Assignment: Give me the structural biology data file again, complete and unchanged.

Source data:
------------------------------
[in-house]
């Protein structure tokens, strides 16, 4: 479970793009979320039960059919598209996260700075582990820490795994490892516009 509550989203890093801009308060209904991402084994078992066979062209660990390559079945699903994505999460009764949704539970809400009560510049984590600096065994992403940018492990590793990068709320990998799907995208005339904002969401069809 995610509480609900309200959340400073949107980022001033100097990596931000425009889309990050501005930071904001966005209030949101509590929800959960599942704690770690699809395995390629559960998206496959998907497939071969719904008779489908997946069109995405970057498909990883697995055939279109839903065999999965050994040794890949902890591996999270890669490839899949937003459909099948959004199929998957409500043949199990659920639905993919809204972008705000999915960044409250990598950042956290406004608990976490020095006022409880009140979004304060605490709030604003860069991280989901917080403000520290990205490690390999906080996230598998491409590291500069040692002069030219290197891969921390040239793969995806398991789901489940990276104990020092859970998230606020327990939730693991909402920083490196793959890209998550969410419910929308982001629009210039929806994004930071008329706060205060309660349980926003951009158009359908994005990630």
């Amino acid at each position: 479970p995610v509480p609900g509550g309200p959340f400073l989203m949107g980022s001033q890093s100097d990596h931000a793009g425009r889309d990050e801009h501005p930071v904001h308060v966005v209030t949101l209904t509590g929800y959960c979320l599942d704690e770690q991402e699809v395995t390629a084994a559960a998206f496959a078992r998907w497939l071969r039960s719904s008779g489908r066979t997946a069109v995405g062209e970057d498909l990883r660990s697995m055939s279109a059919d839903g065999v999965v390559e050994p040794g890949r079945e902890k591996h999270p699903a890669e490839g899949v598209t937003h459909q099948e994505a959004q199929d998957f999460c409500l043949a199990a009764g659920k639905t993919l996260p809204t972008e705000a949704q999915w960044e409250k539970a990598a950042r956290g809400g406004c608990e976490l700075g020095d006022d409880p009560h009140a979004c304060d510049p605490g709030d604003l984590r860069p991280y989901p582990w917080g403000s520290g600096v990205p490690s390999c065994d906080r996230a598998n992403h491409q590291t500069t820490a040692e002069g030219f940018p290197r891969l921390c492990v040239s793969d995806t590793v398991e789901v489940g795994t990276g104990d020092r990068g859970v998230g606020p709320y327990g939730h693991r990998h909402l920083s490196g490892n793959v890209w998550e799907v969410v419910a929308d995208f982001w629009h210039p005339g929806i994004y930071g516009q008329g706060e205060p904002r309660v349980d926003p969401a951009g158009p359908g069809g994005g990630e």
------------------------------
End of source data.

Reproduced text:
[in-house]
């Protein structure tokens, strides 16, 4: 479970793009979320039960059919598209996260700075582990820490795994490892516009 509550989203890093801009308060209904991402084994078992066979062209660990390559079945699903994505999460009764949704539970809400009560510049984590600096065994992403940018492990590793990068709320990998799907995208005339904002969401069809 995610509480609900309200959340400073949107980022001033100097990596931000425009889309990050501005930071904001966005209030949101509590929800959960599942704690770690699809395995390629559960998206496959998907497939071969719904008779489908997946069109995405970057498909990883697995055939279109839903065999999965050994040794890949902890591996999270890669490839899949937003459909099948959004199929998957409500043949199990659920639905993919809204972008705000999915960044409250990598950042956290406004608990976490020095006022409880009140979004304060605490709030604003860069991280989901917080403000520290990205490690390999906080996230598998491409590291500069040692002069030219290197891969921390040239793969995806398991789901489940990276104990020092859970998230606020327990939730693991909402920083490196793959890209998550969410419910929308982001629009210039929806994004930071008329706060205060309660349980926003951009158009359908994005990630």
């Amino acid at each position: 479970p995610v509480p609900g509550g309200p959340f400073l989203m949107g980022s001033q890093s100097d990596h931000a793009g425009r889309d990050e801009h501005p930071v904001h308060v966005v209030t949101l209904t509590g929800y959960c979320l599942d704690e770690q991402e699809v395995t390629a084994a559960a998206f496959a078992r998907w497939l071969r039960s719904s008779g489908r066979t997946a069109v995405g062209e970057d498909l990883r660990s697995m055939s279109a059919d839903g065999v999965v390559e050994p040794g890949r079945e902890k591996h999270p699903a890669e490839g899949v598209t937003h459909q099948e994505a959004q199929d998957f999460c409500l043949a199990a009764g659920k639905t993919l996260p809204t972008e705000a949704q999915w960044e409250k539970a990598a950042r956290g809400g406004c608990e976490l700075g020095d006022d409880p009560h009140a979004c304060d510049p605490g709030d604003l984590r860069p991280y989901p582990w917080g403000s520290g600096v990205p490690s390999c065994d906080r996230a598998n992403h491409q590291t500069t820490a040692e002069g030219f940018p290197r891969l921390c492990v040239s793969d995806t590793v398991e789901v489940g795994t990276g104990d020092r990068g859970v998230g606020p709320y327990g939730h693991r990998h909402l920083s490196g490892n793959v890209w998550e799907v969410v419910a929308d995208f982001w629009h210039p005339g929806i994004y930071g516009q008329g706060e205060p904002r309660v349980d926003p969401a951009g158009p359908g069809g994005g990630e």